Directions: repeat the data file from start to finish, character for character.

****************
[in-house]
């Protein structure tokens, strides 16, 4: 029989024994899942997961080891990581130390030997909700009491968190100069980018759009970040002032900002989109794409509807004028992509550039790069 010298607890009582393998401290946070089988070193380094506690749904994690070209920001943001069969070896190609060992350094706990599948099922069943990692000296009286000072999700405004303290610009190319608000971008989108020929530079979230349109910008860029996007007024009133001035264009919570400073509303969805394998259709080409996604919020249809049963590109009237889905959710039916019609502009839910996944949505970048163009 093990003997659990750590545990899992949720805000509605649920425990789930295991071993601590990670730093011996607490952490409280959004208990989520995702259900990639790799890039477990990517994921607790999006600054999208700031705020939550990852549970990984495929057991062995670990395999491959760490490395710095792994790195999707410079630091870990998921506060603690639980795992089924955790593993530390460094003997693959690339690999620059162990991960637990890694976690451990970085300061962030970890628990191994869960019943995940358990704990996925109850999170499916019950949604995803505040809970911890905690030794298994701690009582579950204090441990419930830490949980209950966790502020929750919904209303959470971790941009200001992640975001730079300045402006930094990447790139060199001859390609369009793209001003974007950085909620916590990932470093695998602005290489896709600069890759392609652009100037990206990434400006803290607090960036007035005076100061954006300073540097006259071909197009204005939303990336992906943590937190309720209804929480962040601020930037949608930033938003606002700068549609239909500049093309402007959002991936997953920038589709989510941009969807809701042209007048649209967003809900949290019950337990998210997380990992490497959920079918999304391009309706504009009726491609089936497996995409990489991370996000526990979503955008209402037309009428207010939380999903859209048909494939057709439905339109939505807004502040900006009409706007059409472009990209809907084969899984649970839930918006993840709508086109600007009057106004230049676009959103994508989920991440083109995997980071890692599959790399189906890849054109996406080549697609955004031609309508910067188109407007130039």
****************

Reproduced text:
[in-house]
């Protein structure tokens, strides 16, 4: 029989024994899942997961080891990581130390030997909700009491968190100069980018759009970040002032900002989109794409509807004028992509550039790069 010298607890009582393998401290946070089988070193380094506690749904994690070209920001943001069969070896190609060992350094706990599948099922069943990692000296009286000072999700405004303290610009190319608000971008989108020929530079979230349109910008860029996007007024009133001035264009919570400073509303969805394998259709080409996604919020249809049963590109009237889905959710039916019609502009839910996944949505970048163009 093990003997659990750590545990899992949720805000509605649920425990789930295991071993601590990670730093011996607490952490409280959004208990989520995702259900990639790799890039477990990517994921607790999006600054999208700031705020939550990852549970990984495929057991062995670990395999491959760490490395710095792994790195999707410079630091870990998921506060603690639980795992089924955790593993530390460094003997693959690339690999620059162990991960637990890694976690451990970085300061962030970890628990191994869960019943995940358990704990996925109850999170499916019950949604995803505040809970911890905690030794298994701690009582579950204090441990419930830490949980209950966790502020929750919904209303959470971790941009200001992640975001730079300045402006930094990447790139060199001859390609369009793209001003974007950085909620916590990932470093695998602005290489896709600069890759392609652009100037990206990434400006803290607090960036007035005076100061954006300073540097006259071909197009204005939303990336992906943590937190309720209804929480962040601020930037949608930033938003606002700068549609239909500049093309402007959002991936997953920038589709989510941009969807809701042209007048649209967003809900949290019950337990998210997380990992490497959920079918999304391009309706504009009726491609089936497996995409990489991370996000526990979503955008209402037309009428207010939380999903859209048909494939057709439905339109939505807004502040900006009409706007059409472009990209809907084969899984649970839930918006993840709508086109600007009057106004230049676009959103994508989920991440083109995997980071890692599959790399189906890849054109996406080549697609955004031609309508910067188109407007130039």